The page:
Rutherford, Quinn send Phoenixville past Perkiomen Valley, to PIAA berth

Graterford — She took 100 strokes in practice Tuesday.

But none were as important as Wednesday’s.

Staring down Perkiomen Valley’s Annie Himsworth on a crucial penalty stroke opportunity with a one-goal lead two minutes away from the team’s first state berth since 2001, Phoenixville goalkeeper Kim Rutherford heeded her coach’s tutelage the day prior.

“Stay right, stay low and keep the ball out of the net at all costs,’ the keeper said.

She did just that.

Rutherford broke right on Himsworth’s stroke, knocking the ball away with a leaning stick save, ensuring the Phantoms’ 2-1 victory over Perkiomen Valley in the District 1-AAA playback round and book a spot in the PIAA Class AAA Championships on a rainy Wednesday afternoon.

“I was like, ‘ I just want to get it out. I don’t care how I do it, I don’t care if it’s ugly the way I do it; I just need to keep this ball out,” Rutherford said.

“It’s amazing (making the state tournament). We’ve worked so hard, put in so many hours. To have one of our goals pay off, it’s amazing. I can’t ask for anything better.’

“We said the tendency for strong players is to go right, stick side,’ Phoenixville head coach John Tornetta said. “Good strokers aren’t going to throw it right at you; they are going to throw it at one of the corners. She moved right and she blocked it. Everyone who stroked on her last night deserves credit for that save she made today.’

Among those strokers was Bailey Quinn, who benefitted from the practice herself, and converted two penalty strokes in the second half to supply the margin of victory.

Rutherford finished with four saves for Phoenixville, which will host Conestoga (3 p.m.) for the district’s No. 5 seed Friday. A win will pit them against the District 11 champion in the PIAA first round. A loss and the Phantoms will face the winner of the District 3-AAA tournament, which will be either Lower Dauphin (22-1) or Palmyra (20-1).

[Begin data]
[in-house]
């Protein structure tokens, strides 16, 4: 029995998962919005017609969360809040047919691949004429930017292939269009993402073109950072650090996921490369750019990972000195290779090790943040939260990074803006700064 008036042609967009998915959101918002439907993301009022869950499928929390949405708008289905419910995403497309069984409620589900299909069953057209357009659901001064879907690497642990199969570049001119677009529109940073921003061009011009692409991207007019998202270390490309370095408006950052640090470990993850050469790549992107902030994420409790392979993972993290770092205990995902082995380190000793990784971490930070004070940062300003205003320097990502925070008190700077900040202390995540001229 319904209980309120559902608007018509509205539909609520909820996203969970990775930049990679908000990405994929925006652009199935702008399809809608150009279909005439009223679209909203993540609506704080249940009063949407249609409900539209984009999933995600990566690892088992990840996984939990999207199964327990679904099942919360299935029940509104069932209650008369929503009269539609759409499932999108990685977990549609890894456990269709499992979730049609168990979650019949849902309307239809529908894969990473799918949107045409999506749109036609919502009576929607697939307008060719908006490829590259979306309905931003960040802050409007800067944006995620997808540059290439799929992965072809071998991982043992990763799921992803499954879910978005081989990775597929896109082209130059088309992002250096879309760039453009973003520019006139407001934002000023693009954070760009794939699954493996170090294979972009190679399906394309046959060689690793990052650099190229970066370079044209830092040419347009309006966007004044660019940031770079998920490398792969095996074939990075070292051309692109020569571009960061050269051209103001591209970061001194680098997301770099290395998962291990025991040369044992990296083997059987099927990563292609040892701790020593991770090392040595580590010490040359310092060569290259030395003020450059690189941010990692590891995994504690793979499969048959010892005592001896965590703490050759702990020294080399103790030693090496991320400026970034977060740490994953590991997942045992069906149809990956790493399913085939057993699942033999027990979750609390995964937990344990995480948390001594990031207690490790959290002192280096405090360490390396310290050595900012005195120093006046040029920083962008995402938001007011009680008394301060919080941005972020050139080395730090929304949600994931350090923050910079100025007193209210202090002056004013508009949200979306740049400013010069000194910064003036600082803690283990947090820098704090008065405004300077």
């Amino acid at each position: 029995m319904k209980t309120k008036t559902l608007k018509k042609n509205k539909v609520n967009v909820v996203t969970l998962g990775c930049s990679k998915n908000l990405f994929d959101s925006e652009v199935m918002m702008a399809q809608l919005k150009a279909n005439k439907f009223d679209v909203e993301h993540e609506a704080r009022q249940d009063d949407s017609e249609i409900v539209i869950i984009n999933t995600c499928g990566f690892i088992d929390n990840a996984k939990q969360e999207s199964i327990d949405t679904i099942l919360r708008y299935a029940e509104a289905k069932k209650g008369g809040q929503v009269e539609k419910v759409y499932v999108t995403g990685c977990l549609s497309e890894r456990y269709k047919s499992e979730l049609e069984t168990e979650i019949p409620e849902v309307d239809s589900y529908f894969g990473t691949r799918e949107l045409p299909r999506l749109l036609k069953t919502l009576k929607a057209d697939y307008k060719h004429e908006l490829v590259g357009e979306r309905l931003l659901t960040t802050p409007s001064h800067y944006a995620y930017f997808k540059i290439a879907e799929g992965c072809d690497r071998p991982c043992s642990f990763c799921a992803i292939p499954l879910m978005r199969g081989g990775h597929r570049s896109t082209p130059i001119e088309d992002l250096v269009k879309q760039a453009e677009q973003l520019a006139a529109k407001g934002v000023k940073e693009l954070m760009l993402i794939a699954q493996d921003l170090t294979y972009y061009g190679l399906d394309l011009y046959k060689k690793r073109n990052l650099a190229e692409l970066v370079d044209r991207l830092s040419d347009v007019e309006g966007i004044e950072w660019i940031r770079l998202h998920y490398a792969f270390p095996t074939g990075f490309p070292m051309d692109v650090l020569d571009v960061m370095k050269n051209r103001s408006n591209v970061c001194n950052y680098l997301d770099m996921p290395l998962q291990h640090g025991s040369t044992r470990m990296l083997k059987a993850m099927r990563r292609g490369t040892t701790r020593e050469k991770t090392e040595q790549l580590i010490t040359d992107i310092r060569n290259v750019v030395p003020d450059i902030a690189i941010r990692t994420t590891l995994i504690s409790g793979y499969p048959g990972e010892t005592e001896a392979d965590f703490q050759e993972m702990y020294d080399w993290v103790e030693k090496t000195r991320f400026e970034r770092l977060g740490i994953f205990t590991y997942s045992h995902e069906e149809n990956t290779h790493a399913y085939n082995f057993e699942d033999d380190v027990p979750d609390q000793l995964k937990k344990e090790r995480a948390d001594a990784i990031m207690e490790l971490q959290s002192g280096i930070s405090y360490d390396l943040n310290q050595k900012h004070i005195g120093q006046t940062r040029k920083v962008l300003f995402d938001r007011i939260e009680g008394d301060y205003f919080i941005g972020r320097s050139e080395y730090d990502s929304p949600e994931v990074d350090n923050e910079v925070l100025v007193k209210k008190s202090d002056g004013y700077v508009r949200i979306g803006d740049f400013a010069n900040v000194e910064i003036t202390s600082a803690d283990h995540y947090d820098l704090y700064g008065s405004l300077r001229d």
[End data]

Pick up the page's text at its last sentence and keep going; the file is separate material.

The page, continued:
The Phantoms fell in the second round of the 2001 PIAA-AA playoffs to eventual champion Wyoming Seminary in the second round.

Perkiomen Valley, meanwhile, couldn’t add to its one-goal lead after Emily Nagle’s shot fought its way through traffic six minutes into the second half. The Vikings close out the season with their first PAC-10 Championship since 2007, finishing with an unblemished 13-0 regular season conference record.

PV goalkeeper Kerri Hanshaw finished with six saves in the loss.

“Our scoring chances didn’t just pan out,’ Perkiomen Valley head coach Erik Enters said. “We had shots that we just didn’t put in.

“I’m proud of this team and that we’ve come this far. You can see it in the skill level. I can go on and on about how all my players stepped up and played great this season.’

Quinn continued her heroics through the district playoffs, converting her two penalty strokes in the second half, the second stroke opportunity arising after Nathalie Sell knocked down a shot on goal illegally (her stick was above her shoulders) with 4:29 left.

The area-leading scorer Quinn, who was marked well all game by Kat Bartkowski, Lauren Wrzesniewski and Sell, labeled both of her strokes top shelf and out of the reach of Hanshaw. Her first marker, coming minutes after she missed a wide open cage after Hanshaw came out to challenge, tied it at one with 15 minutes remaining in the second half. The senior Old Dominion recruit has five converted penalty strokes this tournament.

“Taking strokes is a lot of pressure but I knew I had it,’ Quinn said. “I’ve been doing them ever since I was young so I was confident that I’d convert on them.’

Her penalty strokes were in result from Phoenixville’s offensive pressure in the circle throughout. The Phantoms induced 18 penalty corners, including 12 in the first half, a crucial statistic in a game that was marred by a steady rain and slick grass.

“We gave up way too many corners,’ Enters said. “We talked about that in practice the last few days. I told them we cannot keep giving them corners. It wears you down. That last stroke came off a corner.’

The last one was the difference maker.

“This is the best feeling in the world,’ Quinn said. “We knew that we could beat this team, on this grass. We were excited to play against them and we played well all across the board. There were no letdowns from us because we knew that if we let up at all, we wouldn’t be able to win.’


Himsworth finished her season with 12 goals and 13 assists. The Vikings’ Kelsey Giese, who was limited throughout, finished with a team-high 15 goals.

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